Remember FaceApp, the smartphone app that, among other things, allows you to add a filter to your face to make you look younger or older? The one that somehow fascinates every single person you know and encourages them to post photos on their social media feed so that your feed becomes some kind of Benjamin Button-esque nightmare?

Well, on Wednesday, FaceApp added new Black, Asisan, and Indian filters that immediately stirred up controversy. The new filters allowed FaceApp users to show what they would look like if they were another race. But it was hard to find anyone who thought that was actually a good idea—and the new filters were taken down within a matter of just hours.

what are y'all doing @faceapp_ai pic.twitter.com/brs5yvVOJm

— tyquil (@tyluh) August 9, 2017

I got an alert for an app I have never used. I couldn't believe it. Why on earth is this OK?! #FaceApp #blackface pic.twitter.com/zDSTxXUFTQ

— Kaitlyn Wells (@KaitWells) August 9, 2017

um... FaceApp? pic.twitter.com/5avg89otG9

— Parker Molloy (@ParkerMolloy) August 9, 2017

The issue revolved around the fact that these new filters were, in essence, blackface, brownface, and yellowface for white people. Dressing up or filtering your way into another race is pretty hurtful for those who are actually of that race and face (no pun intended) discrimination every day but can’t just change a filter and have it all disappear.

The FaceApp algorithm also appeared to emphasize certain harmful stereotypes about certain races. For example, in the set of photos below, the Indian example is pretty much the exact same as the original white guy but with a unibrow. 

me and my three ethnically diverse half brothers unequivocally condemn the new faceapp filters pic.twitter.com/uMNfIrb73f

— Alex Nichols (@Lowenaffchen) August 9, 2017

There was also this photo of Mike Pence—who looks nothing like Barack Obama—getting turned into someone who looks suspiciously like the former President.

Wow... FaceApp really setting the bar for racist AR with its awful new update that includes Black, Indian and Asian "race filters" pic.twitter.com/Lo5kmLvoI9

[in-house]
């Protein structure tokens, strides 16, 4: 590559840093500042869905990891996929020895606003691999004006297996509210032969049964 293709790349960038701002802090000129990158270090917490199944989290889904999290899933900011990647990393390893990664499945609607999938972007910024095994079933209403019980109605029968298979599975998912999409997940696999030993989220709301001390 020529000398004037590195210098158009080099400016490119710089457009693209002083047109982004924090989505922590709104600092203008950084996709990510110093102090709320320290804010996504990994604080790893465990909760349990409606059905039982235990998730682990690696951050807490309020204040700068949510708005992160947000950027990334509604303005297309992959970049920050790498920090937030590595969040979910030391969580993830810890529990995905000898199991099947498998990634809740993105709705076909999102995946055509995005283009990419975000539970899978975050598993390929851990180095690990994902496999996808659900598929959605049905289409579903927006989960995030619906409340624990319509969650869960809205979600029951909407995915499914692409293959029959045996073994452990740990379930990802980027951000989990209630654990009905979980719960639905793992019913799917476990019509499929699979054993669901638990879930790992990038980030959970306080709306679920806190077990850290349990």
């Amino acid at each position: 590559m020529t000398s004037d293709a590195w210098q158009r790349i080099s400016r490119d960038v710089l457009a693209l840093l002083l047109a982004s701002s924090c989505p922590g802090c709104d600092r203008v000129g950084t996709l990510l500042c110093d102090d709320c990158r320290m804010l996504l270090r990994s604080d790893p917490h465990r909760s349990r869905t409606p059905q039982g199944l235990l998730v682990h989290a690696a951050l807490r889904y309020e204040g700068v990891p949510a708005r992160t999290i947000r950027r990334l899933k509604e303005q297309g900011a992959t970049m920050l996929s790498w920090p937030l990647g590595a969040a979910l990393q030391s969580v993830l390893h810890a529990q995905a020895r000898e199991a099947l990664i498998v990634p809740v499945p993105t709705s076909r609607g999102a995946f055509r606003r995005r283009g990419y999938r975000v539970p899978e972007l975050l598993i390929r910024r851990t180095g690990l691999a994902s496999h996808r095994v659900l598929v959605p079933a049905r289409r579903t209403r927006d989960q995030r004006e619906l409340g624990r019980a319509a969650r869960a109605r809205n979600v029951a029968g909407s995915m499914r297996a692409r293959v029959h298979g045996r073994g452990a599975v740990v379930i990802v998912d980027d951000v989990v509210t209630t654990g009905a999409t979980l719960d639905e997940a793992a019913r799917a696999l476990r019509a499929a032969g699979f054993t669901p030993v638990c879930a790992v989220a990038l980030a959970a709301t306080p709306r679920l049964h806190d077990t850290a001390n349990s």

— Lucas Matney (@lucasmtny) August 9, 2017

In a statement he released just before having the offensive filters removed, FaceApp CEO Yaroslav Goncharov responded to the controversy his company caused by writing:

"The ethnicity change filters have been designed to be equal in all aspects. They don’t have any positive or negative connotations associated with them. They are even represented by the same icon. In addition to that, the list of those filters is shuffled for every photo, so each user sees them in a different order."

This isn’t the first time FaceApp has been criticized for racially insensitive behavior. In April, it introduced a "hot" filter that was meant to magically make you look more attractive. However, users noticed that the app’s AI somehow learned that, in order to do this, features needed to be softened and skin tones needed to be lightened.

#faceapp isn't' just bad it's also racist...🔥 filter=bleach my skin and make my nose your opinion of European. No thanks #uninstalled pic.twitter.com/DM6fMgUhr5

— Terrance AB Johnson (@tweeterrance) April 19, 2017

Snapchat has also come under fire for similar blunders. Remember the Bob Marley filter for 4/20 that gave you dreadlocks and a darker complexion? Yeah. Maybe these social media companies should start thinking long and hard before coming up with these filters.